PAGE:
Does quality-of-life with DME therapies have a price?

May 9, 2016

In DME patients with worse baseline visual acuity, aflibercept and ranibizumab provided more of a quality-of-life improvement-yet aflibercept had an associated higher cost.

Take-home: In DME patients with worse baseline visual acuity, aflibercept and ranibizumab provided more of a quality-of-life improvement-yet aflibercept had an associated higher cost.

Reviewed by Bryon K. Hong, MD

In diabetic macular edema (DME) patients with worse visual acuity, intravitreal agents aflibercept (Eylea, Regneron) and ranibizumab (Lucentis, Genentech) had higher quality-of-life benefits compared with bevacizumab (Avastin, Genentech). However, ranibizumab had a slightly greater gain in DME patients with better visual acuity, with an associated lower cost compared to aflibercept.

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Bryan K. Hong, MD, presented these conclusions based on a value-based medicine analysis of research from the Diabetic Retinopathy Clinical Research Network, Protocol T (Years 1 and 2), which compares aflibercept, ranibizumab, and bevacizumab in a randomized manner.1,2  Protocol T tracked the efficacy of the various agents as well as the average number of injections for patients.

Dr. Hong, MD, is a vitreoretinal fellow at the Wills Eye Hospital, Thomas Jefferson University, Philadelphia.

Dr. Hong’s work is based on methodology developed by Gary Brown, MD, and Melissa Brown, MD, both of Thomas Jefferson University, who were able to assign time-trade off utilities to specific visual acuity levels, thereby allowing the comparison of value-based efficacy across all medical specialties in a way that is understandable by the public.3,4,5

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Value-based medicine considers patient value gain and financial value gain by looking at factors, such as quality of life (QOL), length of life, adverse effects, benefits, and patient opinions.

QOL issue

Previous research carried out by Drs. Brown has found that cataract surgery leads to a 20% increase in QOL.6 To put that in context, selective serotonin reuptake inhibitor medications for depression lead to a 21.6% increase in QOL, the glaucoma medication timolol leads to a 19.9% increase in QOL, and statins offer a 4% to 6% QOL increase.

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Using a last-observation, carried-forward method on the average diabetic patient with a life expectancy of about 17 years from time of enrollment, Dr. Hong found an 18.2% QOL gain with aflibercept, a 12.6% gain with bevacizumab, and a 15.9% gain with ranibizumab in DME patients with a visual acuity between 20/50 and 20/320. This group was considered the “worse VA” group.

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In the group with a visual acuity between 20/32 and 20/40 (considered the “better VA” group), the QOL gains were less dramatic-5.9%, 5.2%, and 6.4% with aflibercept, bevacizumab, and ranibizumab, respectively.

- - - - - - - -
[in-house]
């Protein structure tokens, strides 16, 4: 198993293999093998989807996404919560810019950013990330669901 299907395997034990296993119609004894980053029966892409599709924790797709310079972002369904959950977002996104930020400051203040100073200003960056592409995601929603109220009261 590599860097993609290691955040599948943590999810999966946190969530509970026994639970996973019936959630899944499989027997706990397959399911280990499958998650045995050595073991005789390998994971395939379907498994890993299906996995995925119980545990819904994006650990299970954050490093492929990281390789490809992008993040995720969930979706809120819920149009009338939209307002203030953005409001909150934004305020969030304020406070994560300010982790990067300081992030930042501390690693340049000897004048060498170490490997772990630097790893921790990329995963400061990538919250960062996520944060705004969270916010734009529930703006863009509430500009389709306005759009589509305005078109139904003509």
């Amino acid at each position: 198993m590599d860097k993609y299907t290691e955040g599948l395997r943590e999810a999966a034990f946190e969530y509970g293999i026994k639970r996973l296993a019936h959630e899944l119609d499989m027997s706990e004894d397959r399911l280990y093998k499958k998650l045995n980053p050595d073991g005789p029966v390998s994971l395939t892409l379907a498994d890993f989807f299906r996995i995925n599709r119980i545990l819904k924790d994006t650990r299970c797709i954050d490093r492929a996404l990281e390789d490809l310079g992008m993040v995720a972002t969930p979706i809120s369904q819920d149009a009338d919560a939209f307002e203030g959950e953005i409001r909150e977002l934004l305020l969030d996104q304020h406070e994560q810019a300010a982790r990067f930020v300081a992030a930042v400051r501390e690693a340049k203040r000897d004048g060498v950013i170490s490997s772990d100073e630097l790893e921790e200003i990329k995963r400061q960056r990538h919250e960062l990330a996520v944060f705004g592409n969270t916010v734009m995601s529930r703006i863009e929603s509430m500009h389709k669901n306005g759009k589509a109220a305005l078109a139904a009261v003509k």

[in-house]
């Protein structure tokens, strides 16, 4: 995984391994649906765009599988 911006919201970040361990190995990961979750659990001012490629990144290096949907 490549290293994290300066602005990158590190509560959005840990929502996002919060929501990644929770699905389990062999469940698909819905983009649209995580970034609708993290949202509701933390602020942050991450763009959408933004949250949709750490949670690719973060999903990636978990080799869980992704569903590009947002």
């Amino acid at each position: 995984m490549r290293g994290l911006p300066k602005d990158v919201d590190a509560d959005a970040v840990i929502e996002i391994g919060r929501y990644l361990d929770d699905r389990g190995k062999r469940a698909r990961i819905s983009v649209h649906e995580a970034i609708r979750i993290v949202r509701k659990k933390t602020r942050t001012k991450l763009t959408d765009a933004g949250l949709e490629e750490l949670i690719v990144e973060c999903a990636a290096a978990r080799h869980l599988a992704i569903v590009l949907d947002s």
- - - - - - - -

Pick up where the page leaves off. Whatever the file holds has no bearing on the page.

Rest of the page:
QOL versus cost

Although aflibercept demonstrated QOL gains for the worse VA group, that also came at a higher cost of $63,223. That compared with $2,528 for bevacizumab and $40,364 for ranibizumab.

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The study concluded that though aflibercept and ranibizumab are both cost-effective over 17 years in the treatment of DME and yield comparable gains in QOL, Ranibizumab is more cost-effective due to its lower cost.

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“The conclusions of studies like this one are easily misinterpreted by policy makers,” Dr. Hong pointed out in a joint statement with Dr. Gary Brown. “It is important to understand that the ‘most cost-effective’ treatment is not necessarily what is best for the patient. The treatment that affords the highest patient-value should be the preferred treatment, and only when two treatments appear to be comparable should a cost-efficacy analysis be used to decide which is more economical for third-party payer with limited resources.” 

References

1. Diabetic Retinopathy Clinical Research Network, et al. Aflibercept, bevacizumab, or ranibizumab for diabetic macular edema. N Eng J Med. 2015;26:1193-1203.

2. Wells JA, Glassman AR, Ayala AR, et al. Aflibercept, bevacizumab, or ranibizumab for diabetic macular edema: Two-year results from a comparative effectiveness randomized clinical trial. Ophthalmology. 2016 Feb 27. [Epub ahead of print]

3. Brown GC. Vision and quality of life. Trans Am Ophthalmol Soc 1999;97:473-512.

4. Brown MM, Brown GC, Sharma S, Kistler J, Brown H. Utility values associated with blindness in an adult population. Br J Ophthalmol 2001;85:327-331.

5. Brown MM, Brown GC, Sharma S. Evidence-Based to Value-Based Medicine, Chicago, AMAPress, 2005.

6. Brown GC, Brown MM, Menezes A, Busbee BG, Lieske HB, Lieske PA. Cataract surgery cost-utility revisited in 2012. A new economic paradigm. Ophthalmology. 2013;120:2367-76.

 

Bryan K. Hong, MD

e. bhong@midatlanticretina.com

 

Gary Brown, MD

e. gbrown@valuebasedmedicine.com

 

This article was adapted for Dr. Hong’s presentation at the 2015 American Academy of Ophthalmology meeting.